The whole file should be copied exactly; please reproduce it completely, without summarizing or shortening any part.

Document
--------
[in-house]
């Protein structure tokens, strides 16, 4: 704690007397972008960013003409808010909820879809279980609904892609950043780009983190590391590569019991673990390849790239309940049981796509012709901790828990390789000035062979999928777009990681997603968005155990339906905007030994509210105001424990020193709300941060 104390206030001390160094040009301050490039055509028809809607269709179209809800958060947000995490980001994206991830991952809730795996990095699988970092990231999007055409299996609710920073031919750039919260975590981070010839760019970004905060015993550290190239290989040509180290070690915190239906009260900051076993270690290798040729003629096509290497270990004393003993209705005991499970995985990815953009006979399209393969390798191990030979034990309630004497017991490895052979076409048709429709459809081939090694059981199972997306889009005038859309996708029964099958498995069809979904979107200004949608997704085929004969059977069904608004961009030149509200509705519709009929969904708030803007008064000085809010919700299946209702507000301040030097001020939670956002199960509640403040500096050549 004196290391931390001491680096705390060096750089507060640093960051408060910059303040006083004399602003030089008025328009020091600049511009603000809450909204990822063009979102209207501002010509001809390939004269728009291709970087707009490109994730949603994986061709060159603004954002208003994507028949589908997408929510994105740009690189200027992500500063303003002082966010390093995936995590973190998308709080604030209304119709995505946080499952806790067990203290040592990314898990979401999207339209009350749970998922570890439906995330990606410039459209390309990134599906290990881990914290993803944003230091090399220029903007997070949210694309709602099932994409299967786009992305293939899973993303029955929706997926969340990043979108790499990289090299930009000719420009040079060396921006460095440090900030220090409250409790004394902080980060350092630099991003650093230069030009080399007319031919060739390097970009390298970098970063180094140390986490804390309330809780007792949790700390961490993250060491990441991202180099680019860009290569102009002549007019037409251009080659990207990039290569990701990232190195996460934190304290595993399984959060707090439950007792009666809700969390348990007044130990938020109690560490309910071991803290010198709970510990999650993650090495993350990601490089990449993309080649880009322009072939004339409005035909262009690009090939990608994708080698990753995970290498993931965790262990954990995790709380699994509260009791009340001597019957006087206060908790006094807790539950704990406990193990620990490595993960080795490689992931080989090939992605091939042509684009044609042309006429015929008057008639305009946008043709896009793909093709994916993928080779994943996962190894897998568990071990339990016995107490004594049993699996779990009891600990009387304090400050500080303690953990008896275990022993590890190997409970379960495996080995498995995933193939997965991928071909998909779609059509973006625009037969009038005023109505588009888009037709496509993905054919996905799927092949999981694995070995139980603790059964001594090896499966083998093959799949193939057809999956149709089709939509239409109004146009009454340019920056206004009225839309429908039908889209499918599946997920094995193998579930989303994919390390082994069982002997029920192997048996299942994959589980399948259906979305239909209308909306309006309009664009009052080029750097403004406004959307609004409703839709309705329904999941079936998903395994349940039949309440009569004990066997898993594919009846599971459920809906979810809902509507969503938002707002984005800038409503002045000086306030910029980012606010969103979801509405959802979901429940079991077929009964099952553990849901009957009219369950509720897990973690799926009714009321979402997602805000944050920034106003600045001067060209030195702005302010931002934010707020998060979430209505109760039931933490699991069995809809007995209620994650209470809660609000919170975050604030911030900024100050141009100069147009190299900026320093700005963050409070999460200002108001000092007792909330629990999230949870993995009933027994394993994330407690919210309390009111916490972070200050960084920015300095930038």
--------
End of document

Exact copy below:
[in-house]
């Protein structure tokens, strides 16, 4: 704690007397972008960013003409808010909820879809279980609904892609950043780009983190590391590569019991673990390849790239309940049981796509012709901790828990390789000035062979999928777009990681997603968005155990339906905007030994509210105001424990020193709300941060 104390206030001390160094040009301050490039055509028809809607269709179209809800958060947000995490980001994206991830991952809730795996990095699988970092990231999007055409299996609710920073031919750039919260975590981070010839760019970004905060015993550290190239290989040509180290070690915190239906009260900051076993270690290798040729003629096509290497270990004393003993209705005991499970995985990815953009006979399209393969390798191990030979034990309630004497017991490895052979076409048709429709459809081939090694059981199972997306889009005038859309996708029964099958498995069809979904979107200004949608997704085929004969059977069904608004961009030149509200509705519709009929969904708030803007008064000085809010919700299946209702507000301040030097001020939670956002199960509640403040500096050549 004196290391931390001491680096705390060096750089507060640093960051408060910059303040006083004399602003030089008025328009020091600049511009603000809450909204990822063009979102209207501002010509001809390939004269728009291709970087707009490109994730949603994986061709060159603004954002208003994507028949589908997408929510994105740009690189200027992500500063303003002082966010390093995936995590973190998308709080604030209304119709995505946080499952806790067990203290040592990314898990979401999207339209009350749970998922570890439906995330990606410039459209390309990134599906290990881990914290993803944003230091090399220029903007997070949210694309709602099932994409299967786009992305293939899973993303029955929706997926969340990043979108790499990289090299930009000719420009040079060396921006460095440090900030220090409250409790004394902080980060350092630099991003650093230069030009080399007319031919060739390097970009390298970098970063180094140390986490804390309330809780007792949790700390961490993250060491990441991202180099680019860009290569102009002549007019037409251009080659990207990039290569990701990232190195996460934190304290595993399984959060707090439950007792009666809700969390348990007044130990938020109690560490309910071991803290010198709970510990999650993650090495993350990601490089990449993309080649880009322009072939004339409005035909262009690009090939990608994708080698990753995970290498993931965790262990954990995790709380699994509260009791009340001597019957006087206060908790006094807790539950704990406990193990620990490595993960080795490689992931080989090939992605091939042509684009044609042309006429015929008057008639305009946008043709896009793909093709994916993928080779994943996962190894897998568990071990339990016995107490004594049993699996779990009891600990009387304090400050500080303690953990008896275990022993590890190997409970379960495996080995498995995933193939997965991928071909998909779609059509973006625009037969009038005023109505588009888009037709496509993905054919996905799927092949999981694995070995139980603790059964001594090896499966083998093959799949193939057809999956149709089709939509239409109004146009009454340019920056206004009225839309429908039908889209499918599946997920094995193998579930989303994919390390082994069982002997029920192997048996299942994959589980399948259906979305239909209308909306309006309009664009009052080029750097403004406004959307609004409703839709309705329904999941079936998903395994349940039949309440009569004990066997898993594919009846599971459920809906979810809902509507969503938002707002984005800038409503002045000086306030910029980012606010969103979801509405959802979901429940079991077929009964099952553990849901009957009219369950509720897990973690799926009714009321979402997602805000944050920034106003600045001067060209030195702005302010931002934010707020998060979430209505109760039931933490699991069995809809007995209620994650209470809660609000919170975050604030911030900024100050141009100069147009190299900026320093700005963050409070999460200002108001000092007792909330629990999230949870993995009933027994394993994330407690919210309390009111916490972070200050960084920015300095930038």